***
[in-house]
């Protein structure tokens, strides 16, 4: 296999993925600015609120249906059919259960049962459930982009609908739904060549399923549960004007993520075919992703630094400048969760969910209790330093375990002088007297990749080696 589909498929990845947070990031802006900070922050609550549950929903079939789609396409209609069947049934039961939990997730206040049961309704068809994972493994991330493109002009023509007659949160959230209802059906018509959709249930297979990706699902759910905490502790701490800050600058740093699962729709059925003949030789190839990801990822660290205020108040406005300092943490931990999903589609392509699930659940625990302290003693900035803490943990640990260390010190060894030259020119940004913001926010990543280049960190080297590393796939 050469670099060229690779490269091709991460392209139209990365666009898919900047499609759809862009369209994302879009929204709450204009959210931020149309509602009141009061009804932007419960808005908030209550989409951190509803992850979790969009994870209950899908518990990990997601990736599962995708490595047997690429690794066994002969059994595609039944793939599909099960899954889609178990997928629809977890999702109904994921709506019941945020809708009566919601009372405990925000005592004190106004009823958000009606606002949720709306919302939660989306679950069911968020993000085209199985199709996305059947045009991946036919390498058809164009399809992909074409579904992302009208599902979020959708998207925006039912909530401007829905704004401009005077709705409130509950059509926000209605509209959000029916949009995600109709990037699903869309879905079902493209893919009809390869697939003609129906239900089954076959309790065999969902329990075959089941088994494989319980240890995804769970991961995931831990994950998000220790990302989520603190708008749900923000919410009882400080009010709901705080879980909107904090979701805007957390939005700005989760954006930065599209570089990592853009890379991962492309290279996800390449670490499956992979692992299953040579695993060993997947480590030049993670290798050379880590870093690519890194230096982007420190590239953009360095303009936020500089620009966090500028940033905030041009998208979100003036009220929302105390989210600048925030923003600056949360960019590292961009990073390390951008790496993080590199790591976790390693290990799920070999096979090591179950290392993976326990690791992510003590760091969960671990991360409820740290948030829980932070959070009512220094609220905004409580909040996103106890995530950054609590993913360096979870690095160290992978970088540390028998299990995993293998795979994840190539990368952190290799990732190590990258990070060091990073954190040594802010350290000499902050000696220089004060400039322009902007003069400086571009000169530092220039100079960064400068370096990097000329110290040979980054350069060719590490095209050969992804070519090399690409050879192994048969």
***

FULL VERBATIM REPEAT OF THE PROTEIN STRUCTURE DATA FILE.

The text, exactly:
[in-house]
């Protein structure tokens, strides 16, 4: 296999993925600015609120249906059919259960049962459930982009609908739904060549399923549960004007993520075919992703630094400048969760969910209790330093375990002088007297990749080696 589909498929990845947070990031802006900070922050609550549950929903079939789609396409209609069947049934039961939990997730206040049961309704068809994972493994991330493109002009023509007659949160959230209802059906018509959709249930297979990706699902759910905490502790701490800050600058740093699962729709059925003949030789190839990801990822660290205020108040406005300092943490931990999903589609392509699930659940625990302290003693900035803490943990640990260390010190060894030259020119940004913001926010990543280049960190080297590393796939 050469670099060229690779490269091709991460392209139209990365666009898919900047499609759809862009369209994302879009929204709450204009959210931020149309509602009141009061009804932007419960808005908030209550989409951190509803992850979790969009994870209950899908518990990990997601990736599962995708490595047997690429690794066994002969059994595609039944793939599909099960899954889609178990997928629809977890999702109904994921709506019941945020809708009566919601009372405990925000005592004190106004009823958000009606606002949720709306919302939660989306679950069911968020993000085209199985199709996305059947045009991946036919390498058809164009399809992909074409579904992302009208599902979020959708998207925006039912909530401007829905704004401009005077709705409130509950059509926000209605509209959000029916949009995600109709990037699903869309879905079902493209893919009809390869697939003609129906239900089954076959309790065999969902329990075959089941088994494989319980240890995804769970991961995931831990994950998000220790990302989520603190708008749900923000919410009882400080009010709901705080879980909107904090979701805007957390939005700005989760954006930065599209570089990592853009890379991962492309290279996800390449670490499956992979692992299953040579695993060993997947480590030049993670290798050379880590870093690519890194230096982007420190590239953009360095303009936020500089620009966090500028940033905030041009998208979100003036009220929302105390989210600048925030923003600056949360960019590292961009990073390390951008790496993080590199790591976790390693290990799920070999096979090591179950290392993976326990690791992510003590760091969960671990991360409820740290948030829980932070959070009512220094609220905004409580909040996103106890995530950054609590993913360096979870690095160290992978970088540390028998299990995993293998795979994840190539990368952190290799990732190590990258990070060091990073954190040594802010350290000499902050000696220089004060400039322009902007003069400086571009000169530092220039100079960064400068370096990097000329110290040979980054350069060719590490095209050969992804070519090399690409050879192994048969």